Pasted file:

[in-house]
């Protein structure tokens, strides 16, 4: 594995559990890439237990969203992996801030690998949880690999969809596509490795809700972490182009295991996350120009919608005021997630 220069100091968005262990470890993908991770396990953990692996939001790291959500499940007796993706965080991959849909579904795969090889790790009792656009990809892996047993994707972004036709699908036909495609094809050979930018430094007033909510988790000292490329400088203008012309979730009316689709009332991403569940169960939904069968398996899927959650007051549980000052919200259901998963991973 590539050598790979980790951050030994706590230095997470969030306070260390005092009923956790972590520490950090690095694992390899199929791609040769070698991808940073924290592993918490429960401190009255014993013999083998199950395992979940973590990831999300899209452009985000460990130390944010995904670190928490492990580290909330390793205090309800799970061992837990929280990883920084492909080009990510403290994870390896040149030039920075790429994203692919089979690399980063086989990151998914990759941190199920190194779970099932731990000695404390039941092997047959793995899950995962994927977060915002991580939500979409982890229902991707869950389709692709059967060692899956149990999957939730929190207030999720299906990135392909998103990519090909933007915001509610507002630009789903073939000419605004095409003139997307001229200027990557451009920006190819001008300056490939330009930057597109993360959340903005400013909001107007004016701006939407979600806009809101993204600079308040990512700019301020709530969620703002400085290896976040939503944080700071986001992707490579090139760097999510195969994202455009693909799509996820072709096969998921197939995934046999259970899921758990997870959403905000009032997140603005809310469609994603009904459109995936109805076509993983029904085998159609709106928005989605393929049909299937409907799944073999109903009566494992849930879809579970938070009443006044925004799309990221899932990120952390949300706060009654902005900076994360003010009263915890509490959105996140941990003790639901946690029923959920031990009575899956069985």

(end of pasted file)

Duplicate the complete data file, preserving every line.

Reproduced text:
[in-house]
């Protein structure tokens, strides 16, 4: 594995559990890439237990969203992996801030690998949880690999969809596509490795809700972490182009295991996350120009919608005021997630 220069100091968005262990470890993908991770396990953990692996939001790291959500499940007796993706965080991959849909579904795969090889790790009792656009990809892996047993994707972004036709699908036909495609094809050979930018430094007033909510988790000292490329400088203008012309979730009316689709009332991403569940169960939904069968398996899927959650007051549980000052919200259901998963991973 590539050598790979980790951050030994706590230095997470969030306070260390005092009923956790972590520490950090690095694992390899199929791609040769070698991808940073924290592993918490429960401190009255014993013999083998199950395992979940973590990831999300899209452009985000460990130390944010995904670190928490492990580290909330390793205090309800799970061992837990929280990883920084492909080009990510403290994870390896040149030039920075790429994203692919089979690399980063086989990151998914990759941190199920190194779970099932731990000695404390039941092997047959793995899950995962994927977060915002991580939500979409982890229902991707869950389709692709059967060692899956149990999957939730929190207030999720299906990135392909998103990519090909933007915001509610507002630009789903073939000419605004095409003139997307001229200027990557451009920006190819001008300056490939330009930057597109993360959340903005400013909001107007004016701006939407979600806009809101993204600079308040990512700019301020709530969620703002400085290896976040939503944080700071986001992707490579090139760097999510195969994202455009693909799509996820072709096969998921197939995934046999259970899921758990997870959403905000009032997140603005809310469609994603009904459109995936109805076509993983029904085998159609709106928005989605393929049909299937409907799944073999109903009566494992849930879809579970938070009443006044925004799309990221899932990120952390949300706060009654902005900076994360003010009263915890509490959105996140941990003790639901946690029923959920031990009575899956069985």